Employee Social Media Posts: Are They Really Private?


24 February 2020

By Elizabeth Bradshaw

A recent decision of the Health and Care Professions Tribunal Service highlights the need for professionals regulated by a supervisory body to take great care when posting on their private social media accounts.

The Tribunal Service is the fitness to practise adjudication service of the Health and Care Professions Council which regulates health and care professionals. These include (but are not limited to) physiotherapists, psychologists, paramedics and occupational therapists. In a published decision this month the registrant, a registered biomedical scientist, posted on her social media accounts videos and/or photographs of herself smoking what appeared to be cannabis.

Further, she posted captions and/or hashtags which made reference to the use of cannabis. It was accepted by the registrant that such behaviour amounted to misconduct and that her fitness to practise was impaired.

The Panel concluded that regulated professionals should be aware that their conduct on social media platforms, even if in a private capacity, can impact upon the trust and confidence that the public has in their profession.

The registrant, having accepted that her conduct amounted to misconduct and causing her fitness to practise to be impaired, was able to persuade the Panel that a Caution Order (the least possible sanction) was appropriate. She did so by demonstrating an appropriate level of insight, deleting the relevant posts and recognising from an early stage of the proceedings the serious nature of the allegations. She accepted that she was posting on social media without acknowledging that these posts could be seen by service users, colleagues and the general public and the negative effect this would bring on her reputation, the reputation of the NHS, private hospitals and healthcare as a whole.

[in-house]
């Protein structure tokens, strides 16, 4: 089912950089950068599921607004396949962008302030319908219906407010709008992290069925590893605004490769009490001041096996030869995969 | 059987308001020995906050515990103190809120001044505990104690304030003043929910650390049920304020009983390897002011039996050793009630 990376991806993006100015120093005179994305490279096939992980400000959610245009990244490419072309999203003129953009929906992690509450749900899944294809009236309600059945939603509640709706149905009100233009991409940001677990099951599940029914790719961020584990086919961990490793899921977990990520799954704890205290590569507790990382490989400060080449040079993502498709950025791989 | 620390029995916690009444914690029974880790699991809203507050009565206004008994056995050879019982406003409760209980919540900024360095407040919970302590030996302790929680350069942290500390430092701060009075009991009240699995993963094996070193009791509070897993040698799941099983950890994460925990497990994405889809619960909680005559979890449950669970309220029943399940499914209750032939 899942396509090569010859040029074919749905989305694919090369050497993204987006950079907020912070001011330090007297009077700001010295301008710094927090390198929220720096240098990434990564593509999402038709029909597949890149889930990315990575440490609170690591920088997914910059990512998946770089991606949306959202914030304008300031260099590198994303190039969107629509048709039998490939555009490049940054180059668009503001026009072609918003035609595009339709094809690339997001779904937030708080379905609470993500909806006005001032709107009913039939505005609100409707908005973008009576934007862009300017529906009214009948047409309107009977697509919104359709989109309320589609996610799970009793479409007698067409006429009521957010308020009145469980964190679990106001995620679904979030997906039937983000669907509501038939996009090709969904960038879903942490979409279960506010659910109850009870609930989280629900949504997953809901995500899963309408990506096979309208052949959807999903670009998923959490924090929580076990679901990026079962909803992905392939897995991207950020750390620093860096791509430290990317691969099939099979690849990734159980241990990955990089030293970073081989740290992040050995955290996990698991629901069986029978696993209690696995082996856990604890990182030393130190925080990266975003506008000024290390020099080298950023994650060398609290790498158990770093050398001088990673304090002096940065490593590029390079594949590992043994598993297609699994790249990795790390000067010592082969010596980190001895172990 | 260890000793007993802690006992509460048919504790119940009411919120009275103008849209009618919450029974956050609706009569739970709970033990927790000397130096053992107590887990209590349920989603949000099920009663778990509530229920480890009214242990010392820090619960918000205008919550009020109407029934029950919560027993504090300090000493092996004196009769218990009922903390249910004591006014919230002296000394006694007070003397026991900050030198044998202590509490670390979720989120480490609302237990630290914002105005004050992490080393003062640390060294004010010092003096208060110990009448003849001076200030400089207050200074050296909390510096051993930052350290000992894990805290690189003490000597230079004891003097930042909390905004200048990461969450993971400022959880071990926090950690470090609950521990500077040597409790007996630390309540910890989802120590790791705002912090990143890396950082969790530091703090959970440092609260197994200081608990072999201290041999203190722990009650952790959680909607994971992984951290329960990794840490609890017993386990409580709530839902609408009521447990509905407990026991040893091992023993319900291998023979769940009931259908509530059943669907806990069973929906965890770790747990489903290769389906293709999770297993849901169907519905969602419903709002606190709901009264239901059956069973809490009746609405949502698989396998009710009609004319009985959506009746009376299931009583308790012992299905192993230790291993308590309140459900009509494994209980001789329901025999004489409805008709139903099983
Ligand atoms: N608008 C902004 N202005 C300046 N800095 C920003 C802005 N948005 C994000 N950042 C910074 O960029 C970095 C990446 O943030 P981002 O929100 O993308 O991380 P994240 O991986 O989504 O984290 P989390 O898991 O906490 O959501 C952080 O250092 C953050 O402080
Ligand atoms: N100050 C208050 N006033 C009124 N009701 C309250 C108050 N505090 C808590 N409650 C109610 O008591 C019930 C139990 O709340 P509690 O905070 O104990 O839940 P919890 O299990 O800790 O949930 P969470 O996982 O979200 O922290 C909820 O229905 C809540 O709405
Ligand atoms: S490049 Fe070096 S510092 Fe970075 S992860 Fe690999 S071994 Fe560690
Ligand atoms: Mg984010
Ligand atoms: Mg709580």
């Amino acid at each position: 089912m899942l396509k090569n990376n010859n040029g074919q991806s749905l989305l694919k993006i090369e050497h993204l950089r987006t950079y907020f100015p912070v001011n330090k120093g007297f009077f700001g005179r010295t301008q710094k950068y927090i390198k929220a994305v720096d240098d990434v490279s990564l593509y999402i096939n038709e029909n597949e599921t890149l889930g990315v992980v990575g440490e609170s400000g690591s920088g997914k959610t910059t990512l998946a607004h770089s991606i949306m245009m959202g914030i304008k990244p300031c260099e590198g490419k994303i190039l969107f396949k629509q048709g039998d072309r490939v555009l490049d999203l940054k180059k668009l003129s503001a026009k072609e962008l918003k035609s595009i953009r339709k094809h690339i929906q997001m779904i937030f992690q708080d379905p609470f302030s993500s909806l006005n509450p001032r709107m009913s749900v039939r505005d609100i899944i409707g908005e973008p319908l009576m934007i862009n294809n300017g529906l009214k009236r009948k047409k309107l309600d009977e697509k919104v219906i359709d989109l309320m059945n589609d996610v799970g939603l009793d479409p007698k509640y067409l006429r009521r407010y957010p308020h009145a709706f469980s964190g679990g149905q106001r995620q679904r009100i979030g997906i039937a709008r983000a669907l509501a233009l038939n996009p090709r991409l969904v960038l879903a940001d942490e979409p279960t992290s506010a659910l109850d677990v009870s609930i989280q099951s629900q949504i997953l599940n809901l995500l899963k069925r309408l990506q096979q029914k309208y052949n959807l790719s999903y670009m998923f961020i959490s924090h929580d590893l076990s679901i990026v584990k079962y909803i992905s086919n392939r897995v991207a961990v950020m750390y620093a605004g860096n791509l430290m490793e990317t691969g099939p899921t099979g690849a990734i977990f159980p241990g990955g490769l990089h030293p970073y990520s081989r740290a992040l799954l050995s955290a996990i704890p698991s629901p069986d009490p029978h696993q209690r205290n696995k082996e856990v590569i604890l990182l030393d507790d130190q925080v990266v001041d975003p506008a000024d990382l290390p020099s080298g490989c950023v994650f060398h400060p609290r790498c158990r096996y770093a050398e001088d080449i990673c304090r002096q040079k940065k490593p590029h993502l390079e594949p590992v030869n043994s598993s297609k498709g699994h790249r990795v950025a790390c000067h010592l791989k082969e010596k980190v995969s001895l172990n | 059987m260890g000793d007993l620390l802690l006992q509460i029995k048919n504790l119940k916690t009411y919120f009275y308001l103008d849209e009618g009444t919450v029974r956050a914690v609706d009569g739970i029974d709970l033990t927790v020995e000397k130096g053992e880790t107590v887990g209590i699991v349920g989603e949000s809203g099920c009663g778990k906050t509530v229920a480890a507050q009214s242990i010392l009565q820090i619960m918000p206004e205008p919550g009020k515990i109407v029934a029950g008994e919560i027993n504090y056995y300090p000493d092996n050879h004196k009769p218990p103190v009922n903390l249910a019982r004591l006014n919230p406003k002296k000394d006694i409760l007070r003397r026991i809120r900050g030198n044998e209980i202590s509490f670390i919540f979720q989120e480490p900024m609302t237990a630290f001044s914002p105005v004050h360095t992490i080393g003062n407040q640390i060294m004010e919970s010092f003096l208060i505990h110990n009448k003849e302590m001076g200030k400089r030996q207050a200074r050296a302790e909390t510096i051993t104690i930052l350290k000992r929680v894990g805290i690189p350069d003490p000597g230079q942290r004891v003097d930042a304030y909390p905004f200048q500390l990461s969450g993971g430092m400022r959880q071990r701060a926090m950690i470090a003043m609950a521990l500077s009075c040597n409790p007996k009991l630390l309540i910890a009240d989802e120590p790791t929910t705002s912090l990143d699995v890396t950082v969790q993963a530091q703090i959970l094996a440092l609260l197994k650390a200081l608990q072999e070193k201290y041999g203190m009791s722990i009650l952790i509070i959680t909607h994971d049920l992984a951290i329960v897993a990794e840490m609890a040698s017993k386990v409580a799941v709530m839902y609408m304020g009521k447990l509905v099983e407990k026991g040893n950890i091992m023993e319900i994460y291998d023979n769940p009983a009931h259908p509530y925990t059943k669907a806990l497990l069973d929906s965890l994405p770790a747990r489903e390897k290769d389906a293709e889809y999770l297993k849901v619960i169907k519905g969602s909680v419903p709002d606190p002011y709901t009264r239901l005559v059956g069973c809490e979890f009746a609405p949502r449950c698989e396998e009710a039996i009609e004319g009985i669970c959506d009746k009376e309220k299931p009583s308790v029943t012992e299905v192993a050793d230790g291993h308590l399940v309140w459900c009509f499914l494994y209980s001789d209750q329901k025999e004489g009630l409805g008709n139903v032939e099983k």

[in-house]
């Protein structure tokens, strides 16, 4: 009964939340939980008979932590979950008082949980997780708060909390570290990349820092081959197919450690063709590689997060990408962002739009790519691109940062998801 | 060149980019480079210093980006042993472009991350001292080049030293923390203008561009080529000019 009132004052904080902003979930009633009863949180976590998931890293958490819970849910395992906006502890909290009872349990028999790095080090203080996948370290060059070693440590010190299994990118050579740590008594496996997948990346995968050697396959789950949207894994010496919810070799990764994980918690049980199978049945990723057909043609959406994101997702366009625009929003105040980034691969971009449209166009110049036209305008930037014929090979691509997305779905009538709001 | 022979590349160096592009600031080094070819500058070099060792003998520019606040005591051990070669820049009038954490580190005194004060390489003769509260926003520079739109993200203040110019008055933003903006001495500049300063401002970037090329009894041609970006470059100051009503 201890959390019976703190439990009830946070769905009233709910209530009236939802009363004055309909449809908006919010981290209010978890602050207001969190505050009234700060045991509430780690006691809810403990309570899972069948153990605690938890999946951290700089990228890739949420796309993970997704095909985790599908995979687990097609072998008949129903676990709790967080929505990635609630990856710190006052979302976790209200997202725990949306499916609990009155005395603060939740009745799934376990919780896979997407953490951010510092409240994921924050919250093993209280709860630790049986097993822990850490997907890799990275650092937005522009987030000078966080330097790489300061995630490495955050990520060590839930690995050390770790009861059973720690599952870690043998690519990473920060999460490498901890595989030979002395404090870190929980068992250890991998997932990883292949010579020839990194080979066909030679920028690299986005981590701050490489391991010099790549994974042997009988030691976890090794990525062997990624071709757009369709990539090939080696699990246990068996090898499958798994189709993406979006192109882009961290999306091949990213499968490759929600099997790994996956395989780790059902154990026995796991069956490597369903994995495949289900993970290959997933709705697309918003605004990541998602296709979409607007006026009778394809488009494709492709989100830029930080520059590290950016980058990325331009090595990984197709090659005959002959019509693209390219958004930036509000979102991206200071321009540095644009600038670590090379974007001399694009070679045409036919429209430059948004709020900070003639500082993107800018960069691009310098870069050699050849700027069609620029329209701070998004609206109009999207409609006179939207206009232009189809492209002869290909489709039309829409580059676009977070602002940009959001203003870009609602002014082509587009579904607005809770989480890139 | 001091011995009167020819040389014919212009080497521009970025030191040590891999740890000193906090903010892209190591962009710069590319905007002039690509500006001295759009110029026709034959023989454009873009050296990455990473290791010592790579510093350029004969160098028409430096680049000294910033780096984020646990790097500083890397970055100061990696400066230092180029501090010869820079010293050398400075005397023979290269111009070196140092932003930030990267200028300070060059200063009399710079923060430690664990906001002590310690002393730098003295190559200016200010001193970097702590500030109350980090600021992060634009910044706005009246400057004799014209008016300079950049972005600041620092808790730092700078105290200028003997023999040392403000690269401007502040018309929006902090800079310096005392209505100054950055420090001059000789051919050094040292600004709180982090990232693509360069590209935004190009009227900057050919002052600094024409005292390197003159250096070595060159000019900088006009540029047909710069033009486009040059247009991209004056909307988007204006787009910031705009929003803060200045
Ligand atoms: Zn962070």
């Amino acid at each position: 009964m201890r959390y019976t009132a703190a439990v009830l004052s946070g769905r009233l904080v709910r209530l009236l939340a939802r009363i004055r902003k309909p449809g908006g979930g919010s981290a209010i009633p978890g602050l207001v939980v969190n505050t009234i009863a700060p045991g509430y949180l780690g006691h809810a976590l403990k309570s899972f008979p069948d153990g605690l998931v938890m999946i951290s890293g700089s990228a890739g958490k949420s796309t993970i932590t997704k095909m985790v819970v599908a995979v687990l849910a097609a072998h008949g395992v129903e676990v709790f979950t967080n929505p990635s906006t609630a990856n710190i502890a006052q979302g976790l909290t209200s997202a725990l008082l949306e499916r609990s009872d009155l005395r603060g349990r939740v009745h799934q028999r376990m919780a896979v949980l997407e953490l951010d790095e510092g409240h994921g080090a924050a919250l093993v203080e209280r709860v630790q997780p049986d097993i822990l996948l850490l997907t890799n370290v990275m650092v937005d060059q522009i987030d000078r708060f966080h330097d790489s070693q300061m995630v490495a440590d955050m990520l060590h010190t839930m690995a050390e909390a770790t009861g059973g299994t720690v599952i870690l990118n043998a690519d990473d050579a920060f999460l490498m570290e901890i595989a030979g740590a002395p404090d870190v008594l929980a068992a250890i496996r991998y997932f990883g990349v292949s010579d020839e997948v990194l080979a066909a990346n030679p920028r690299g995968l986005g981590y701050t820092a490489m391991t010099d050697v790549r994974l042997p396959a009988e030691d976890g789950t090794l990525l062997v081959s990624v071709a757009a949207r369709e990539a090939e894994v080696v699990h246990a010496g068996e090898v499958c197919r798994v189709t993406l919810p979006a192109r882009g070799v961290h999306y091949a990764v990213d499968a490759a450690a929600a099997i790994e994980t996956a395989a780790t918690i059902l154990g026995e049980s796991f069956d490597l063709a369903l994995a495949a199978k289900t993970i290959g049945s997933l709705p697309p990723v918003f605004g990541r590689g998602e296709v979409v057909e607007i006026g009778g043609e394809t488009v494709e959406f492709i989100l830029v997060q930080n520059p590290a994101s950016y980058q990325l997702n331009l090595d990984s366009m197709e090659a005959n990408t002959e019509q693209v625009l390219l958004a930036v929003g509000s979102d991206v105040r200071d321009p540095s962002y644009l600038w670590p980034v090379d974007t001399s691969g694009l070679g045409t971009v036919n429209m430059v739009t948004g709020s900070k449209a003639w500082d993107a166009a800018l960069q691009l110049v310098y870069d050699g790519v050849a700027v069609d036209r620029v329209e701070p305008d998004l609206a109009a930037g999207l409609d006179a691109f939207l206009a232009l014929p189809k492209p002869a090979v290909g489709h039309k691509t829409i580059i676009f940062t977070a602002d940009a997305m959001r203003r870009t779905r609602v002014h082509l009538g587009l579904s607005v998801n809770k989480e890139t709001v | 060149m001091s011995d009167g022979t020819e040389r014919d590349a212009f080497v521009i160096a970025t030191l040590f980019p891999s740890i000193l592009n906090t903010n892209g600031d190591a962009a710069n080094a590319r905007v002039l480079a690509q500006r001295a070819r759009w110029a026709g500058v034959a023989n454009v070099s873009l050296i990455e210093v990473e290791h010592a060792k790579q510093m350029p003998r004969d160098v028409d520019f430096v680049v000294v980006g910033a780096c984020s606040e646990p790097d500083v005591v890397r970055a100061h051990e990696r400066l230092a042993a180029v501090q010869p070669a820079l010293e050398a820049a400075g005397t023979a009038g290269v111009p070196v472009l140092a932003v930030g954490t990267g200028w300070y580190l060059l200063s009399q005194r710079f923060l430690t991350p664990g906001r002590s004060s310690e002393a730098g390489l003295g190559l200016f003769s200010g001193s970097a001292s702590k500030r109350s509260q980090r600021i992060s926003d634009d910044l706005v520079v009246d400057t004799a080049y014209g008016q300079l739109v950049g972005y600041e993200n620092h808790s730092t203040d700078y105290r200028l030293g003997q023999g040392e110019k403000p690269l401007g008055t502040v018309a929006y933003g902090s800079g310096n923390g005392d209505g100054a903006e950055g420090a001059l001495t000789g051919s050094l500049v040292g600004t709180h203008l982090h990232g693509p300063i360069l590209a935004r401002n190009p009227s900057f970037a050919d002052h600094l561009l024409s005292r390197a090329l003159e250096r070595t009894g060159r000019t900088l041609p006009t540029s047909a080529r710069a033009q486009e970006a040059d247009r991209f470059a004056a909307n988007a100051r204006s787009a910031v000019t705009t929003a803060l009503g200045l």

This decision should serve as an important reminder to all professionals regulated by a supervisory body (and not just those in the health and care sector) that supposedly private social media posts could have a devastating impact on their ability to continue in their chosen profession.

The registrant in this case was, perhaps, fortunate that she was not sanctioned more seriously by way of suspension or striking off order. Her level of insight and other mitigating factors clearly bore heavily on the Tribunals' ultimate decision regarding the appropriate sanction. However, there is clearly the potential for a more serious punishment and all professionals should, therefore, think before they post! Anything posted on social media accounts (public or private) is capable of censure by a regulatory body ultimately leading to an inability to continue in one's chosen profession.

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